Who Wants to Be a Boston Globe Owner?
The multi-million dollar question has a lot of potential answers.
Updated at 1:30 p.m.: News that The New York Times Co. is once again seeking a buyer for The Boston Globe yields an obvious and immediate question. As The Atlantic Wire puts it: Who wants to be a millionaire…owner of a respected metro newspaper? In fact, there’s probably not one but three good questions worth asking when we muse on potential buyers: Who wants to buy The Boston Globe? Who is even able to buy The Boston Globe? And who should buy The Boston Globe? Is this someone who will invest enough money and lead the company in a direction that allows the Globe to execute its mission?
People have put forward dozens of names—Ira Stoll alone has a list of 26—ranging from obvious and plausible to wildly unlikely to oh-god-please-don’t-let-it-be-him, and we won’t run through all of the names put forward in the last few days. But here are some answers to those three questions for some of the names we do keep seeing over and over.
Local car dealership magnate and generally large personality Ernie Boch Jr. becomes the first to actually express interest, according to Boston Business Journal. “Ernie is teaming up with Bruce Mittman, president and CEO of Mittcom (the Newton marketing agency), and partner in Community Broadcasters (the radio station group in upstate New York). Together they bring the financial resources and decades of experience in media and marketing necessary to make this purchase viable,” his reps say in a statement to BBJ. Learn more about him from our lengthy 2005 profile. Immediately, folks are expressing a range of emotions at the prospect of a larger-than-life owner like Boch.
On the more speculative side:
Rupert Murdoch: No question Rupert Murdoch could afford the Globe. The greater difficulty for him would be getting around the FEC rules about owning a TV station and a print outlet in the same media market. (He owns Fox 25 and he ran into trouble with this when he owned the Boston Herald.) Murdoch biographer Michael Wolff seems to think he’d be interested. As for whether he’d be good for the Globe, that very much depends whom you ask, but we’re certainly not lacking in information on how he runs a newspaper. Just look to The Wall Street Journal, The Times of London, or (heh) the News of the World. Most interesting to watch would be the clash between his politics and those of the Globe.
The Taylor Family: These guys sold the Globe to The New York Times in the first place. “Cousins Stephen and Benjamin Taylor are the key figures,” notes Stoll. Do they want it? Nieman Lab’s Ken Doctor says they were interested in buying it last time The New York Times tried to unload in 2009. That suggests that they’d be interested again this time around, but also that they weren’t considered an ideal buyer by the Times. (Whether someone seemed ideal four years ago isn’t completely telling because circumstances have changed, mostly because of pension obligations, as Doctor explains.) Should they buy the Globe? Well, it’s the family legacy, so you’d guess that they’d want to take good care of it.
Aaron Kushner: Then 37 and living in Wellesley, Kushner and a group of investors made a high-profile bid to buy the Globe in 2011, which this magazine covered at length. Since then, he’s bought the Orange County Register and set his eyes on other papers, notably the Los Angeles Times, which may be a signal that he’s moved on. Could he buy The Globe? The Times rejected him last time, but who knows? Should he buy it? At least according to Doctor, he’s invested heavily in expanding the Orange Country Register, and his bid to buy the Globe came alongside a plan to return the paper “to their glory days” and “revolutionize the entire newspaper industry,” so at least he talks a good game.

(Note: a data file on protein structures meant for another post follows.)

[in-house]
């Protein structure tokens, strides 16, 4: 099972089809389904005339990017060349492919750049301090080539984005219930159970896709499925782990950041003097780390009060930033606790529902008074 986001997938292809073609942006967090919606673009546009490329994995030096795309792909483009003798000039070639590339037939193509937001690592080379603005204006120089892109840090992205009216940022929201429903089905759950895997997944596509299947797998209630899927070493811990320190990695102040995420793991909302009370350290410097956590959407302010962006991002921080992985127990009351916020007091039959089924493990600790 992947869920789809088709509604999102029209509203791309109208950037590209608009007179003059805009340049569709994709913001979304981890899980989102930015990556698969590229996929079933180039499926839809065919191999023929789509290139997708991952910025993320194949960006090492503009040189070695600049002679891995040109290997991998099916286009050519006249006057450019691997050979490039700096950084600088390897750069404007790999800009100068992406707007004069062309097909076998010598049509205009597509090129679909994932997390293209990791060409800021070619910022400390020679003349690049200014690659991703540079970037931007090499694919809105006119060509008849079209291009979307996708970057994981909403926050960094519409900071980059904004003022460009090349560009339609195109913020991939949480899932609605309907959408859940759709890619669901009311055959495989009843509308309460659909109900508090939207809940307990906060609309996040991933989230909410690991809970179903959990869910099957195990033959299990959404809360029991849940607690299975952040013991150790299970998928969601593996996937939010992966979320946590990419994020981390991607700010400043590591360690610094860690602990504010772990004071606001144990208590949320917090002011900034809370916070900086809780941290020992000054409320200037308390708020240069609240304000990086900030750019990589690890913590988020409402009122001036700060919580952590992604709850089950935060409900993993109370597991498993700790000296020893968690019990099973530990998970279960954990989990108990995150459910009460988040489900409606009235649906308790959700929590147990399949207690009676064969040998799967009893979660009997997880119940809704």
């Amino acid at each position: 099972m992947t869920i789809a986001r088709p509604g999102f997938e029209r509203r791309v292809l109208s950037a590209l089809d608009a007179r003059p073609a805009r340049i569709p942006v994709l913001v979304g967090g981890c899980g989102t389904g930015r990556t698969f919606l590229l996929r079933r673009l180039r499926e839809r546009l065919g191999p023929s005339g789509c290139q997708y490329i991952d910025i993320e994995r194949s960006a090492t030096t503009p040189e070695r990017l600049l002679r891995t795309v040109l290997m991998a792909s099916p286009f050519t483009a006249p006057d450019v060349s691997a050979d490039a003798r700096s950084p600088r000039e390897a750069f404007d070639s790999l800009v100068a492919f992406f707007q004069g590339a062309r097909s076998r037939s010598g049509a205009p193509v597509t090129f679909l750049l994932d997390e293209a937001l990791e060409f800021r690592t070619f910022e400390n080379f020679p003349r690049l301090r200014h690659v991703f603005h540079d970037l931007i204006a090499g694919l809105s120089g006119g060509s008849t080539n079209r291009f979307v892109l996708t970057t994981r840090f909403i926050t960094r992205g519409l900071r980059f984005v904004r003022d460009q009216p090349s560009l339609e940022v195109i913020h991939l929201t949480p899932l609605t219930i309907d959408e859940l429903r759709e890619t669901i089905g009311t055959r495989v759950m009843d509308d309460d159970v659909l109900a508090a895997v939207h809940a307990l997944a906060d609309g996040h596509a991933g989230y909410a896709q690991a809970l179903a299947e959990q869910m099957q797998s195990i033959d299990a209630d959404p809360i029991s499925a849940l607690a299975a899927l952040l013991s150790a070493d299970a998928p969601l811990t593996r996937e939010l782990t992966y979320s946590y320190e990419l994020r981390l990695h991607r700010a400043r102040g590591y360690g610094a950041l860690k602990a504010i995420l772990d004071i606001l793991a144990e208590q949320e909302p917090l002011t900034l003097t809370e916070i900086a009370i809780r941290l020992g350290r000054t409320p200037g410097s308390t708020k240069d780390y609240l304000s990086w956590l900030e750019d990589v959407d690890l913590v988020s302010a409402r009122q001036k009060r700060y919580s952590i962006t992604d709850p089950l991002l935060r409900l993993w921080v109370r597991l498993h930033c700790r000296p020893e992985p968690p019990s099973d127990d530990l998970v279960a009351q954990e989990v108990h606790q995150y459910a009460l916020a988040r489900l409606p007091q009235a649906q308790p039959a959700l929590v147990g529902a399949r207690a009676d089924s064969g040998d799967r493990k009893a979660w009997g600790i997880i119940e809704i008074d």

Warren Buffett: There’s no question Buffett can afford the Globe. And he’s made a very public play to buy up and invest in community newspapers. But he’s got no obvious connection to Boston, he’s never expressed interest in the Globe, and he’s stayed away from other struggling metros like the New Orleans Time Picayune in favor of smaller operations, notes Doctor. So until he expresses interest, this seems like wishful thinking (both for Globe fans and the New York Times.)
Jack Welch: Here’s a name everyone mentions but no one seems to take seriously. The former G.E. exec makes the list because he’s expressed interest in the Globe before, but everyone thinks he’s moved on. Stoll sums it up: “He’s 77 and spends a lot of time in New York. He might be a minority partner, but it’s hard to see him leading an effort to buy the Globe.”
Jack Connors: The prominent retired businessman certainly has a net worth and connection to Boston that make him a candidate. He’s been linked as an investor to at least three attempts to buy the Globe, according to the Herald. Is this something we want? He’s certainly a generous spender—he gives away millions every year—but he’s never owned a newspaper, so it’s hard to know.
The list is by no means exhaustive, but really, until someone starts publicly making moves, even a list of this length is just media water-cooler talk. It’s a bit like beating one’s head against the wall to sit and wonder whether Mitt Romney might buy a newspaper, so until he convinces us otherwise, we’ll leave it here. Meanwhile, we’ll continue to enjoy the absurd photoshop efforts undertaken by the salivating masses at the Boston Herald.